I disagree with your assessment regarding self driving cars. Even if we insist on maintaining driver responsibility, we could have mostly self driving cars with requirements that a driver override be available and that drivers remain alert (technology could even help enforce that). I also suspect that as self-driving technology develops we will become more willing to at least lessen the need for driver responsibility.
I think your assessment of flying cars on the other hand is spot on for the foreseeable future and appreciate having an experienced pilot lay out the reasons.
While some internet of things items have proven themselves useful (my wife loves the Ring, an IOT doorbell, and even I see value in it), most of them are overhyped. I have yet to see a compelling (or even really any) use case for an internet connected fridge or tea kettle.
I do see a use case for an inernet connected thermostat, but the price for a Nest was far too high to justify its fairly small value.
There is a place for IOT, but I think (at least for the near future) it is much smaller than many companies want it to be.
As I mentioned in a comment in the linked ArsTechnica piece, whether this violates the Fifth Amendment is not a simple or clear question. I have written a law review article directly on this topic for I/S which is available here
The very short version is that while the Fifth Amendment is clearly implicated, the Fifth Amendment has several nuances and exceptions. One of those exceptions is the Foregone Conclusion Doctrine. While not quite a clear cut case, this case seems to fit within that. Law Enforcement has evidence that these are his drives, that he is capable of decrypting them, and they have some idea of what at least some of the contents they will find are. Courts have upheld the use of the foregone conclusion doctrine several times, and I argue in my law review article that it is proper to use that doctrine so long as they can actually meet its requirements.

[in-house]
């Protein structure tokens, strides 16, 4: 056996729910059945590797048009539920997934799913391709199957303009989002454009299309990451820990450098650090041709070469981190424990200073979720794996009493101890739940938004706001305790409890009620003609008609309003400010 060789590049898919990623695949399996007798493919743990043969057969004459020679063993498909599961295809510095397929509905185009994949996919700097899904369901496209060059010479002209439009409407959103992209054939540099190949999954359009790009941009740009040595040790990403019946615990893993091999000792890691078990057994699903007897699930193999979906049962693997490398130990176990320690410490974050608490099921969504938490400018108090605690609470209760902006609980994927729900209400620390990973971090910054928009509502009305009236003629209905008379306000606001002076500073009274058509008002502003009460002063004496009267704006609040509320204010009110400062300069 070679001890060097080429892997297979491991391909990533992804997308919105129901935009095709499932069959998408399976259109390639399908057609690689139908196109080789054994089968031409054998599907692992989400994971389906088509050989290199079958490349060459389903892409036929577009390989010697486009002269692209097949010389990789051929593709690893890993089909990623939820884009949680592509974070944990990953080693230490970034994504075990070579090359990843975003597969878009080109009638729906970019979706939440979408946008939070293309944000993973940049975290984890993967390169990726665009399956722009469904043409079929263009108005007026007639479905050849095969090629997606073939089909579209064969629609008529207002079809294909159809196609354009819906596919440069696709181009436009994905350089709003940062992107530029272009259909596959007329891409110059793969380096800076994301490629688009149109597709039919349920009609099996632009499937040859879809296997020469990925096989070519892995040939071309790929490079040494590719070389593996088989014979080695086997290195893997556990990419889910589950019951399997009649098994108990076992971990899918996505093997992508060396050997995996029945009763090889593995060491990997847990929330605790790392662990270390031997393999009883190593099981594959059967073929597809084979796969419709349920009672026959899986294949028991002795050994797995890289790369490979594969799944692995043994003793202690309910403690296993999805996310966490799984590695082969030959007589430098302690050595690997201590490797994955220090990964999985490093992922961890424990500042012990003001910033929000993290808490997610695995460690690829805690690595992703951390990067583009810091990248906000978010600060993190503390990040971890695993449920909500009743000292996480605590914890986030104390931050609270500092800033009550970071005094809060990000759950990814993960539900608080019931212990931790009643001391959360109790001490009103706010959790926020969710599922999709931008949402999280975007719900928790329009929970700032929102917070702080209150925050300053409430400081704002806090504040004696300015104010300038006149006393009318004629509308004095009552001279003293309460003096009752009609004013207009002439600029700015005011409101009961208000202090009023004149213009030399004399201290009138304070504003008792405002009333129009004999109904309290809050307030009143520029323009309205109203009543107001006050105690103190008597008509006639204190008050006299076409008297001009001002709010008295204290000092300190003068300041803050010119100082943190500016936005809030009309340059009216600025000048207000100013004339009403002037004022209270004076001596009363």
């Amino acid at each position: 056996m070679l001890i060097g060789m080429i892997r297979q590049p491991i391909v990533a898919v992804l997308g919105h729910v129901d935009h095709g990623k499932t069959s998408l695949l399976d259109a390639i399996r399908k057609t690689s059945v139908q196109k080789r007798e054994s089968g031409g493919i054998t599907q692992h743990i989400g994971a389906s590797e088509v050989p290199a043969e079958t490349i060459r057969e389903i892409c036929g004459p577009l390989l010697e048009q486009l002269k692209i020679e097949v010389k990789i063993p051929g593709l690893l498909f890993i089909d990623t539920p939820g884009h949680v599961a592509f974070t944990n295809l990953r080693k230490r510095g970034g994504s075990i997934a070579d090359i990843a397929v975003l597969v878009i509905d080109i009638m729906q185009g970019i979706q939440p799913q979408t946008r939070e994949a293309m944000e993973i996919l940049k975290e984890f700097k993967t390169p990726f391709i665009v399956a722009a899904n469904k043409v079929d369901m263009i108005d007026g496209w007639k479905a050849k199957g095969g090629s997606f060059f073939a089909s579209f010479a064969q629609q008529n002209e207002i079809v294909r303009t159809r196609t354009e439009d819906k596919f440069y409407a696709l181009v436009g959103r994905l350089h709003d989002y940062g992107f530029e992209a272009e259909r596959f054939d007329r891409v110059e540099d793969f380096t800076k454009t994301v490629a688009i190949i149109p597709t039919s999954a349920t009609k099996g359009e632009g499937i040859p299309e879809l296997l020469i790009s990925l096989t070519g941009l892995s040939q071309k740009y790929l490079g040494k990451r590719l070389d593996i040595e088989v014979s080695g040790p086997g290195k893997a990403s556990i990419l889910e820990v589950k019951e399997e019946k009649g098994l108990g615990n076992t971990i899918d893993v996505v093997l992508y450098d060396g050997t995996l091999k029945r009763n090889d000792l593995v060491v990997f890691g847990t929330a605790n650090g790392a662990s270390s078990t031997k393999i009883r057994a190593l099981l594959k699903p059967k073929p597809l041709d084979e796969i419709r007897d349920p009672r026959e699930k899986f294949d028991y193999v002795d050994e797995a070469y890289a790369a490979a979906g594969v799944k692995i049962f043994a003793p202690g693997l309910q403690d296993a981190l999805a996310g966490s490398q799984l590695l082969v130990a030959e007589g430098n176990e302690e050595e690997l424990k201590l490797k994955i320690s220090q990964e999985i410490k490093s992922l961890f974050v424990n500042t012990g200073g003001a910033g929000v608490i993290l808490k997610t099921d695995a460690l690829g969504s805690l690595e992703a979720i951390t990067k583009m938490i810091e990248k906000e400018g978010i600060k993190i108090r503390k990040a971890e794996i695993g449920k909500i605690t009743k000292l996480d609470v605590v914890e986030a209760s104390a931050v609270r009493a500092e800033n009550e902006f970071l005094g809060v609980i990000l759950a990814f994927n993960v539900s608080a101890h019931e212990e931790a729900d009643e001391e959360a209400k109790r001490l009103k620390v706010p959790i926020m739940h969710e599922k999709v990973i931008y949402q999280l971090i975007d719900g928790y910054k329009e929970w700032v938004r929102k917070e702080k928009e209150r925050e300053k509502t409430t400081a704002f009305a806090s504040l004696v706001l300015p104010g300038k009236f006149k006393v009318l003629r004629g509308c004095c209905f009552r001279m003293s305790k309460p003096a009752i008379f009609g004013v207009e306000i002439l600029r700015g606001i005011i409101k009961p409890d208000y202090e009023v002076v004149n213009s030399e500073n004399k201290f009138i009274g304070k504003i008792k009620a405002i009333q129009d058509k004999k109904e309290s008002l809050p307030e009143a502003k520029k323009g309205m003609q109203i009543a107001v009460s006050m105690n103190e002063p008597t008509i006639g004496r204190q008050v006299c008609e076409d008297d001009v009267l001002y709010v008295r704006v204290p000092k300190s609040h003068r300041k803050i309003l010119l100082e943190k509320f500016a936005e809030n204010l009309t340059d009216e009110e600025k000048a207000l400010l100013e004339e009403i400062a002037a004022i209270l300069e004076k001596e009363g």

I'm afraid it is not that simple. First, the artists probably do not have the authority to give those rights. Depending on their contracts and licenses, it is more likely that the labels have the legal authority grant the rights for others to make those works.
Second, even if the artists could and did give him the right to create these derivative works, answering the DMCA notice is not the simplest thing in the world and could increase his chance of being sued (or at least increase his perceived chance of getting sued).
To be nitpicky, I think you mean "public disclosure of private facts". But, while related and the same facts may give rise to at least reasonable allegations of both, that is slightly different.
Public disclosure is also a violation of privacy, but it has a few key differences. For one thing, a "false light" claim has to actually put someone in a false light. It must imply something about the person which is not true. One of the famous cases involved publishing someone's picture next to an article about someone else that stated the other person was pregnant and other facts. The article was not about the woman pictured and did not mention her by name, but by attaching her picture next to it someone could easily have believed it was her and drawn false conclusions. Public disclosure does not have any requirement that even the implications be false.